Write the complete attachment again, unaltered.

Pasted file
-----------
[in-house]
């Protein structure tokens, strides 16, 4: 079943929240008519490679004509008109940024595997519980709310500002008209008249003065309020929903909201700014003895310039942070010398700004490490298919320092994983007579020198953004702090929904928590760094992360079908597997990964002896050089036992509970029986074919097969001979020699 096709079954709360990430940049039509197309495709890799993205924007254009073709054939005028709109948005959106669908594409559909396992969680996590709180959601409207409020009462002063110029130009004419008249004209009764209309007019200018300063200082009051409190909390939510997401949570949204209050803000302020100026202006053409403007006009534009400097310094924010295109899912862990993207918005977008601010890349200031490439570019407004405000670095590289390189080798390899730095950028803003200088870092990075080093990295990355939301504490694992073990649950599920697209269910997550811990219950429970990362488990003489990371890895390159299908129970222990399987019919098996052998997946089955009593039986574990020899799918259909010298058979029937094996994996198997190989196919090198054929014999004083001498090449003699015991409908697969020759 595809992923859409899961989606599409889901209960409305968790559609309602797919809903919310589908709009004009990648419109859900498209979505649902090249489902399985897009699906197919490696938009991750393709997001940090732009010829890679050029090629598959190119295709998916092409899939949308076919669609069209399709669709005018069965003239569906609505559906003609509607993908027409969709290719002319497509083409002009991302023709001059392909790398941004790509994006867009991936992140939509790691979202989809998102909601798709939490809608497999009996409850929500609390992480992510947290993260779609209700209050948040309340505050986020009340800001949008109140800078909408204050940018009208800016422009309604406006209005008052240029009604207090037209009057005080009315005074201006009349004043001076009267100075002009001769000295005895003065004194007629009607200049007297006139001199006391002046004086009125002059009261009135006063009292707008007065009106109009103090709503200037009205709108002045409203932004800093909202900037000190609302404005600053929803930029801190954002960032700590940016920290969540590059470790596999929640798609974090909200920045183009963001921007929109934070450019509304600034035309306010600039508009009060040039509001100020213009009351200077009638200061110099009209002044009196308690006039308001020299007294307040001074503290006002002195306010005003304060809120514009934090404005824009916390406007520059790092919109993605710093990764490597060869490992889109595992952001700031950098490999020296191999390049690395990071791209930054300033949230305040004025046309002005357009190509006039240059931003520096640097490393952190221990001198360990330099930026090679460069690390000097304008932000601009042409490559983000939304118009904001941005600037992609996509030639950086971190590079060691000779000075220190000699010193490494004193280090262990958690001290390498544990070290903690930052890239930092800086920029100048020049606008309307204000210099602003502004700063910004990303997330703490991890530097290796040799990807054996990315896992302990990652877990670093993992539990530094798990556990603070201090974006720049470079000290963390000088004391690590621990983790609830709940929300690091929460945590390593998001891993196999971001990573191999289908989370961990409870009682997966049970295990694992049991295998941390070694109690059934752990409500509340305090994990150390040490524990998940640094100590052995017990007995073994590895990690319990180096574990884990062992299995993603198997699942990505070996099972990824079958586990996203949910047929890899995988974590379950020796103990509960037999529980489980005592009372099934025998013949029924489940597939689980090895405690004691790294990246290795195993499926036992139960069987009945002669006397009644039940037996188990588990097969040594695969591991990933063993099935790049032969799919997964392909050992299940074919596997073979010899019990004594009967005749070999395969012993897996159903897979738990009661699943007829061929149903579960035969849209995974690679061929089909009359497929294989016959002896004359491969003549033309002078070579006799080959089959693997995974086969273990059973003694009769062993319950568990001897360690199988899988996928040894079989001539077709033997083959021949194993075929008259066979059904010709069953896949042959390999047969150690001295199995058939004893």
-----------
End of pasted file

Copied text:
[in-house]
């Protein structure tokens, strides 16, 4: 079943929240008519490679004509008109940024595997519980709310500002008209008249003065309020929903909201700014003895310039942070010398700004490490298919320092994983007579020198953004702090929904928590760094992360079908597997990964002896050089036992509970029986074919097969001979020699 096709079954709360990430940049039509197309495709890799993205924007254009073709054939005028709109948005959106669908594409559909396992969680996590709180959601409207409020009462002063110029130009004419008249004209009764209309007019200018300063200082009051409190909390939510997401949570949204209050803000302020100026202006053409403007006009534009400097310094924010295109899912862990993207918005977008601010890349200031490439570019407004405000670095590289390189080798390899730095950028803003200088870092990075080093990295990355939301504490694992073990649950599920697209269910997550811990219950429970990362488990003489990371890895390159299908129970222990399987019919098996052998997946089955009593039986574990020899799918259909010298058979029937094996994996198997190989196919090198054929014999004083001498090449003699015991409908697969020759 595809992923859409899961989606599409889901209960409305968790559609309602797919809903919310589908709009004009990648419109859900498209979505649902090249489902399985897009699906197919490696938009991750393709997001940090732009010829890679050029090629598959190119295709998916092409899939949308076919669609069209399709669709005018069965003239569906609505559906003609509607993908027409969709290719002319497509083409002009991302023709001059392909790398941004790509994006867009991936992140939509790691979202989809998102909601798709939490809608497999009996409850929500609390992480992510947290993260779609209700209050948040309340505050986020009340800001949008109140800078909408204050940018009208800016422009309604406006209005008052240029009604207090037209009057005080009315005074201006009349004043001076009267100075002009001769000295005895003065004194007629009607200049007297006139001199006391002046004086009125002059009261009135006063009292707008007065009106109009103090709503200037009205709108002045409203932004800093909202900037000190609302404005600053929803930029801190954002960032700590940016920290969540590059470790596999929640798609974090909200920045183009963001921007929109934070450019509304600034035309306010600039508009009060040039509001100020213009009351200077009638200061110099009209002044009196308690006039308001020299007294307040001074503290006002002195306010005003304060809120514009934090404005824009916390406007520059790092919109993605710093990764490597060869490992889109595992952001700031950098490999020296191999390049690395990071791209930054300033949230305040004025046309002005357009190509006039240059931003520096640097490393952190221990001198360990330099930026090679460069690390000097304008932000601009042409490559983000939304118009904001941005600037992609996509030639950086971190590079060691000779000075220190000699010193490494004193280090262990958690001290390498544990070290903690930052890239930092800086920029100048020049606008309307204000210099602003502004700063910004990303997330703490991890530097290796040799990807054996990315896992302990990652877990670093993992539990530094798990556990603070201090974006720049470079000290963390000088004391690590621990983790609830709940929300690091929460945590390593998001891993196999971001990573191999289908989370961990409870009682997966049970295990694992049991295998941390070694109690059934752990409500509340305090994990150390040490524990998940640094100590052995017990007995073994590895990690319990180096574990884990062992299995993603198997699942990505070996099972990824079958586990996203949910047929890899995988974590379950020796103990509960037999529980489980005592009372099934025998013949029924489940597939689980090895405690004691790294990246290795195993499926036992139960069987009945002669006397009644039940037996188990588990097969040594695969591991990933063993099935790049032969799919997964392909050992299940074919596997073979010899019990004594009967005749070999395969012993897996159903897979738990009661699943007829061929149903579960035969849209995974690679061929089909009359497929294989016959002896004359491969003549033309002078070579006799080959089959693997995974086969273990059973003694009769062993319950568990001897360690199988899988996928040894079989001539077709033997083959021949194993075929008259066979059904010709069953896949042959390999047969150690001295199995058939004893």